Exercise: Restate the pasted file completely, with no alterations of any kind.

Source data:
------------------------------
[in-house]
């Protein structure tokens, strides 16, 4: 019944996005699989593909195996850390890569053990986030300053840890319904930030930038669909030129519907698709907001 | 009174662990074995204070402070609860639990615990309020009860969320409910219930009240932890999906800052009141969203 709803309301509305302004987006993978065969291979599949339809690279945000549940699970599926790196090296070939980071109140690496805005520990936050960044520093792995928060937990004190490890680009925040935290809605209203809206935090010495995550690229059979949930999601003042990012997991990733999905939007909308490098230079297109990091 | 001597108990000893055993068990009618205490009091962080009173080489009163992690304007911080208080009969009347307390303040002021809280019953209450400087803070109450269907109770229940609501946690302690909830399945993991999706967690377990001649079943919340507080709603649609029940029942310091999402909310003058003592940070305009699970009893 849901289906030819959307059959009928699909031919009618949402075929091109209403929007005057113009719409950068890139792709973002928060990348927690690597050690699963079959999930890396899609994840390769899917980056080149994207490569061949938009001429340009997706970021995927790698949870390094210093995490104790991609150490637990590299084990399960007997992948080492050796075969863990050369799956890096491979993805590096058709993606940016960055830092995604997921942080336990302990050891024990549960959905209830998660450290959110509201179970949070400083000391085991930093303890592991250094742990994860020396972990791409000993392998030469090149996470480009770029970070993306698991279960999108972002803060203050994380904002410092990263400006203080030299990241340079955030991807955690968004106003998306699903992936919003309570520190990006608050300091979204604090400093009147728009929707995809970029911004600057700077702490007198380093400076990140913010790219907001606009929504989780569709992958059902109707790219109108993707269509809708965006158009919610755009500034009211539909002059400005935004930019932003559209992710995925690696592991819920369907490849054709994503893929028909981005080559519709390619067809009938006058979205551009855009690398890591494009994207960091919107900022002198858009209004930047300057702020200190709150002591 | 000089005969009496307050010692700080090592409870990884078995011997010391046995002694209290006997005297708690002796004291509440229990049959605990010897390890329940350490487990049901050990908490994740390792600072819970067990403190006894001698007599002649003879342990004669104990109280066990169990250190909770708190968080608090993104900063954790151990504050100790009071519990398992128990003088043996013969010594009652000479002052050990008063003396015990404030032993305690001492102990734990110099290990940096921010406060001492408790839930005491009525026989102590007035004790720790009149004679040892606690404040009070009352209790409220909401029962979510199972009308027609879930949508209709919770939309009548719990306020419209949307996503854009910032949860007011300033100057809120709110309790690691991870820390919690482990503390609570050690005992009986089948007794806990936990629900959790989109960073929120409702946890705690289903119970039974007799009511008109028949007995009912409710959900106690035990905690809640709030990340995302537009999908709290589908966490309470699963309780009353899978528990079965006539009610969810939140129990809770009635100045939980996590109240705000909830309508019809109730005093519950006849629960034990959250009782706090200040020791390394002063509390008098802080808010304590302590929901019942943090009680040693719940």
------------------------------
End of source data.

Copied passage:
[in-house]
């Protein structure tokens, strides 16, 4: 019944996005699989593909195996850390890569053990986030300053840890319904930030930038669909030129519907698709907001 | 009174662990074995204070402070609860639990615990309020009860969320409910219930009240932890999906800052009141969203 709803309301509305302004987006993978065969291979599949339809690279945000549940699970599926790196090296070939980071109140690496805005520990936050960044520093792995928060937990004190490890680009925040935290809605209203809206935090010495995550690229059979949930999601003042990012997991990733999905939007909308490098230079297109990091 | 001597108990000893055993068990009618205490009091962080009173080489009163992690304007911080208080009969009347307390303040002021809280019953209450400087803070109450269907109770229940609501946690302690909830399945993991999706967690377990001649079943919340507080709603649609029940029942310091999402909310003058003592940070305009699970009893 849901289906030819959307059959009928699909031919009618949402075929091109209403929007005057113009719409950068890139792709973002928060990348927690690597050690699963079959999930890396899609994840390769899917980056080149994207490569061949938009001429340009997706970021995927790698949870390094210093995490104790991609150490637990590299084990399960007997992948080492050796075969863990050369799956890096491979993805590096058709993606940016960055830092995604997921942080336990302990050891024990549960959905209830998660450290959110509201179970949070400083000391085991930093303890592991250094742990994860020396972990791409000993392998030469090149996470480009770029970070993306698991279960999108972002803060203050994380904002410092990263400006203080030299990241340079955030991807955690968004106003998306699903992936919003309570520190990006608050300091979204604090400093009147728009929707995809970029911004600057700077702490007198380093400076990140913010790219907001606009929504989780569709992958059902109707790219109108993707269509809708965006158009919610755009500034009211539909002059400005935004930019932003559209992710995925690696592991819920369907490849054709994503893929028909981005080559519709390619067809009938006058979205551009855009690398890591494009994207960091919107900022002198858009209004930047300057702020200190709150002591 | 000089005969009496307050010692700080090592409870990884078995011997010391046995002694209290006997005297708690002796004291509440229990049959605990010897390890329940350490487990049901050990908490994740390792600072819970067990403190006894001698007599002649003879342990004669104990109280066990169990250190909770708190968080608090993104900063954790151990504050100790009071519990398992128990003088043996013969010594009652000479002052050990008063003396015990404030032993305690001492102990734990110099290990940096921010406060001492408790839930005491009525026989102590007035004790720790009149004679040892606690404040009070009352209790409220909401029962979510199972009308027609879930949508209709919770939309009548719990306020419209949307996503854009910032949860007011300033100057809120709110309790690691991870820390919690482990503390609570050690005992009986089948007794806990936990629900959790989109960073929120409702946890705690289903119970039974007799009511008109028949007995009912409710959900106690035990905690809640709030990340995302537009999908709290589908966490309470699963309780009353899978528990079965006539009610969810939140129990809770009635100045939980996590109240705000909830309508019809109730005093519950006849629960034990959250009782706090200040020791390394002063509390008098802080808010304590302590929901019942943090009680040693719940």